Ashland New Plays Festival brings back playwright Meridith Friedman to workshop the final part of her trilogy about the Hoffman family.
“I Can Go” finds Richard and David on the eve of their wedding weekend, fretting over plant arrangments and seating lists. As the family descends to witness the nuptials, a secret hangs for the festivities that will drastically alter the couple’s future.
Full of wit and wisdom, Friedman’s 2015 “The Luckiest People” and 2018’s “Your Best One” capture love and heartache as the Hoffmans grapple with challenges we all face: health insurance, child custody, inheritance.
After workshopping “The Luckiest People” with director Kyle Haden of ANPF and a cast of Ashland actors, the play went on to premiere at Curious Theatre Company in Denver.
“It had a successful run at Curious,” says ANPF president James Pagliasotti. “It’s a hot, little theater in Denver. They do a great job. During that time, Curious’ artistic director and Friedman talked about additional stories to carry on the family’s saga.”
“Your Best One” followed, and in March, ANPF presented a dramatic reading in Ashland.
“We didn’t workshop that one,” he says. “It was pretty much finished. It’s premiering at Curious Theatre right now. A workshop is when a play is reworked, but ‘Your Best One’ was ready to go.”
Directed by Paul Mason Barnes, ANPF used the original cast — Jimmy Edmondson, Rex Young, Paul Michael Garcia, Kate Berry and a new player, Cameron Davis, who played the son — in Friedman’s 2018 sequel.
Now ANPF stages a dramatic reading of Friedman’s “I Can Go,” the final installmant of her trilogy about the Hoffmans, at 7:30 p.m. Sunday, May 13, on the Main Stage Theatre in the Theatre Building, 491 S. Mountain Ave., at Southern Oregon University. Tickets are $20 and can be purchased at ashlandnewplaysfestival.org or at the door. A Q-and-A with Friedman will follow the reading.
Friedman’s goal is to bring the Hoffmans’ story to a poignant conclusion in her new play, which she will workshop and develop with ANPF’s artistic director Haden, the cast and a dramaturg during the week before the performance.
As before, “I Can Go” will feature the original cast (sans Cameron Davis), along with new members Roman Zaragosa and Eileen DeSandre.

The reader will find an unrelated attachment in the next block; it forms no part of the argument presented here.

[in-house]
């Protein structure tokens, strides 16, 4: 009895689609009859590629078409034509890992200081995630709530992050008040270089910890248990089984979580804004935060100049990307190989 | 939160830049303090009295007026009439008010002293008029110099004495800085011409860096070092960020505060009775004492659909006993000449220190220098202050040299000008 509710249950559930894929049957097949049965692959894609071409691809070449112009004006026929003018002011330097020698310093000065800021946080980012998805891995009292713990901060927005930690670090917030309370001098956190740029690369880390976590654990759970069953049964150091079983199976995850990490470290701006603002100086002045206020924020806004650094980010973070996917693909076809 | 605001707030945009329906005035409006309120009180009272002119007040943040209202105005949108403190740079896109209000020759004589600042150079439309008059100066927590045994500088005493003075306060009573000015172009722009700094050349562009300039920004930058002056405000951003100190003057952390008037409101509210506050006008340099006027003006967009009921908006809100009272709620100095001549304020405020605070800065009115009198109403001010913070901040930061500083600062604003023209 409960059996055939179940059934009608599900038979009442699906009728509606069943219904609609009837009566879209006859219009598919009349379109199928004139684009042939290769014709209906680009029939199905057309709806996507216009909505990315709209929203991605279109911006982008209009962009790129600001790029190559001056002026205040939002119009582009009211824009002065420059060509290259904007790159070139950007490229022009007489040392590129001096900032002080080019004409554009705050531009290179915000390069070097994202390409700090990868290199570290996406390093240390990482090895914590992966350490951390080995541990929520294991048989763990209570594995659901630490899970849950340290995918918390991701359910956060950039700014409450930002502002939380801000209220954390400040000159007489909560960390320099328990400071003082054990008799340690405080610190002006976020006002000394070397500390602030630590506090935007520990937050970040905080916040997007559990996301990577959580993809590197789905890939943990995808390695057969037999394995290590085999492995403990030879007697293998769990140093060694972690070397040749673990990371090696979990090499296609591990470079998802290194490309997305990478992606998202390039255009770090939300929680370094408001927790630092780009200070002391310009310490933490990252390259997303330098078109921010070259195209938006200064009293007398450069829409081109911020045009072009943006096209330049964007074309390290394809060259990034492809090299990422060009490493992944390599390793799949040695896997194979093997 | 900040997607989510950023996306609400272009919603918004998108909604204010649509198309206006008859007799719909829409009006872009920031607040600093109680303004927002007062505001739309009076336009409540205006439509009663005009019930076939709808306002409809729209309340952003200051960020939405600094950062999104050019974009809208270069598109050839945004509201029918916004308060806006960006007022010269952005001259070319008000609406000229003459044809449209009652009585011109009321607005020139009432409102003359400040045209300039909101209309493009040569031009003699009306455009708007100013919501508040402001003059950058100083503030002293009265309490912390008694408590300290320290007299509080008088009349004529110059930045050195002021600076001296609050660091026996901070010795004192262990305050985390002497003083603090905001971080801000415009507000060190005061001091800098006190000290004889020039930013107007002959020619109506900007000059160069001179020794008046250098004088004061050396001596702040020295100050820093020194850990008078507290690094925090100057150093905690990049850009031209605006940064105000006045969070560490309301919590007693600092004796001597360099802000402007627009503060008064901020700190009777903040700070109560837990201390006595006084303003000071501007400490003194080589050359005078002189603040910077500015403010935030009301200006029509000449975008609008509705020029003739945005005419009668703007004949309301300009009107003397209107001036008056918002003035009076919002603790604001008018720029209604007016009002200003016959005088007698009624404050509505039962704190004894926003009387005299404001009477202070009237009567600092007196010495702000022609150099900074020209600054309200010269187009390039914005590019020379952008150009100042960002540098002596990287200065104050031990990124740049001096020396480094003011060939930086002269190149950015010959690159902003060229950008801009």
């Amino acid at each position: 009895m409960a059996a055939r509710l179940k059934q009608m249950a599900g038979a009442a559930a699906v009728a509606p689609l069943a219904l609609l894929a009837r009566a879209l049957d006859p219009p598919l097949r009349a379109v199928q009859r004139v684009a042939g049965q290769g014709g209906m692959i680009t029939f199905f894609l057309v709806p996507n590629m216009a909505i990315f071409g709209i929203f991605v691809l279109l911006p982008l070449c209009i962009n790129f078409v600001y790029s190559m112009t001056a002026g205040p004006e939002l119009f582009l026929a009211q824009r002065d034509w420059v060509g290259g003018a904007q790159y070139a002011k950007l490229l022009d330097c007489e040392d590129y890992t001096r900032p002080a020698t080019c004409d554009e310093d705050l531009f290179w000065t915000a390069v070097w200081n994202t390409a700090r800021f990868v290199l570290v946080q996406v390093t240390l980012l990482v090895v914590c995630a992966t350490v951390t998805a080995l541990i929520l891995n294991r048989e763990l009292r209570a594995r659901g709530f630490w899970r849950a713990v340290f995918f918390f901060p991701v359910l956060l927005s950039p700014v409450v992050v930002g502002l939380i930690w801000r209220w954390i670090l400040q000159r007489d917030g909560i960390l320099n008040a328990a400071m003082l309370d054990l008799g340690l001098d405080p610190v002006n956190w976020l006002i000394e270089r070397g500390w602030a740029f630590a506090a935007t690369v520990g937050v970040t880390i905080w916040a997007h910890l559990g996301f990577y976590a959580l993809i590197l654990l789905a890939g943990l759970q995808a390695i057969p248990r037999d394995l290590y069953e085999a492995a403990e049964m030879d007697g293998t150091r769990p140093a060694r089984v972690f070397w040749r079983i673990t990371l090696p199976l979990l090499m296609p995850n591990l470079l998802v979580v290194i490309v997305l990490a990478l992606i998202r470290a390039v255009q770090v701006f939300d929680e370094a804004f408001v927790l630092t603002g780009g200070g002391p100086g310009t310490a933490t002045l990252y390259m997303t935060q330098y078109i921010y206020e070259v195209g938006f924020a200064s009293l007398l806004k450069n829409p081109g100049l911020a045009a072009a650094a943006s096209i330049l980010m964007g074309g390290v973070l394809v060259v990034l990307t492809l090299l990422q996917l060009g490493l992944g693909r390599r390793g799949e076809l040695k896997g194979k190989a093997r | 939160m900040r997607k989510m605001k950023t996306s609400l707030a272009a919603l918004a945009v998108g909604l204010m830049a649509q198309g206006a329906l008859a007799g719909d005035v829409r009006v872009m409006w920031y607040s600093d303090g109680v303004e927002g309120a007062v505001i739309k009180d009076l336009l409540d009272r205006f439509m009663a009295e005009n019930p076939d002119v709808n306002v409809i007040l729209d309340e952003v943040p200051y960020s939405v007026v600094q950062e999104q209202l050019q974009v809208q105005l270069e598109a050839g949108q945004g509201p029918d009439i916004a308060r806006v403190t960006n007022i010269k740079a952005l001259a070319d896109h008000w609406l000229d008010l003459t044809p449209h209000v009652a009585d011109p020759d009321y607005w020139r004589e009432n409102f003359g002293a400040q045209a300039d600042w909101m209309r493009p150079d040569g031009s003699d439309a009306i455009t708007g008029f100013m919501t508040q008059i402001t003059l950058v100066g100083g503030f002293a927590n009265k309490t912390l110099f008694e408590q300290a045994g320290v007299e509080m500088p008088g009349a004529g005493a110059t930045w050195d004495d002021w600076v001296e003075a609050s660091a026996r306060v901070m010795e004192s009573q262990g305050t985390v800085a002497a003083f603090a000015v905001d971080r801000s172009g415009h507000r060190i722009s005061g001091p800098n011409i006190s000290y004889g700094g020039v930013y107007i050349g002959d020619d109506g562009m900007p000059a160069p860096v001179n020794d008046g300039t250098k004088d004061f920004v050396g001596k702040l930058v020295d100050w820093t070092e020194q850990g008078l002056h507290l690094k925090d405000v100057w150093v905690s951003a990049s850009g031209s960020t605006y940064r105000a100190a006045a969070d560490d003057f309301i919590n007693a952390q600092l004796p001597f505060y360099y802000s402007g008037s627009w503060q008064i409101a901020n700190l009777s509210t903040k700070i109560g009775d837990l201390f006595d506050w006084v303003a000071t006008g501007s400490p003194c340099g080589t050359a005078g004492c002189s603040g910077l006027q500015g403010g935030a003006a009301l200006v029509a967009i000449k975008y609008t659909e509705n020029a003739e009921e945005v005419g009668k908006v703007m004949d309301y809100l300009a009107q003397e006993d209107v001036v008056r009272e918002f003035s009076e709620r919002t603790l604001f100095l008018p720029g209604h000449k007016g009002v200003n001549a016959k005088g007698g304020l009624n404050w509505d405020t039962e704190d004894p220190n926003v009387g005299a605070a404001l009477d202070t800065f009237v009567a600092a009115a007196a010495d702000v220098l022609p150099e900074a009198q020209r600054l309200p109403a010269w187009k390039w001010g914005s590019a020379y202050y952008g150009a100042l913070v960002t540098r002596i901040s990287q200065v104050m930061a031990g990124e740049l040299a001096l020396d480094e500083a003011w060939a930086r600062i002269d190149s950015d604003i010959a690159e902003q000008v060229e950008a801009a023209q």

“The only cast member not still in the story is Jimmy Edmondson, who played Oscar, and Oscar expires in ‘Your Best One,’ although Edmondson is going to ask the playwright to write a spin-off for him because we all loved that character,” Pagliasotti laughs.
“I Can Go” also will premiere at Curious Theatre.
ANPF: Are there any lessons you learned from writing the first two plays that help you write ‘I Can Go?’
MF: Having seen production challenges in the first two, silly stuff like quick changes, in ‘I Can Go’ that problem is eliminated. The big question for me is how to write for an audience that hasn’t seen the first two while also writing for the audiences who have. I don’t want to have scene after scene of exposition. Also, I’m thinking about the ending. I want to create a satisfying conclusion for those audiences.
ANPF: Do you find that each play has its own lesson, or is there a broader moral that the trilogy tells as a whole?
MF: It’s funny. As a writer, I find I have to have a healthy dose of self-awareness and an equal dose of lack of awareness. Actors do the text work, examine their objectives, practice, and when they act, they trust it’ll show. I’m the opposite. When I write a scene, I let go and see what comes out on impulse. Then I go back and read it to see what I might be trying to say. I see what I’ve created and what lesson and moral emerge.
ANPF: The only female character in the first two plays, Laura, was a topic of conversation at the ANPF talkback following ‘Your Best One.’ Is there a Laura in your life, and is she in the story for a greater message about modern womanhood?
MF: Laura came out of nowhere, not from someone I knew. In the original version of ‘The Luckiest People,’ it was Richard and his dad, Oscar, over one night after the funeral. Then I started developing other characters. At the time, I was thinking about China and its culture of taking care of parents and the elderly. The law that’s joked about in ‘Your Best One,’ about going to jail if you don’t spend enough time with your aged parents, is real, and that’s why Laura is from there in the story. I liked thinking about Richard and his sister as a way to see how they’d be similar as people who grew up with the same parents and then to see how they would be as parents themselves.
I write women characters who tend to be atypical, and sometimes audiences find them offensive somehow. I think we give male characters a lot more space to be atypical, but if we see a female character who isn’t inherently good and kind and selfless, we react to her negatively in some way. We have such unreasonable expectations of women that we don’t have of men. So, when I write women, I react to that and create representations that are different.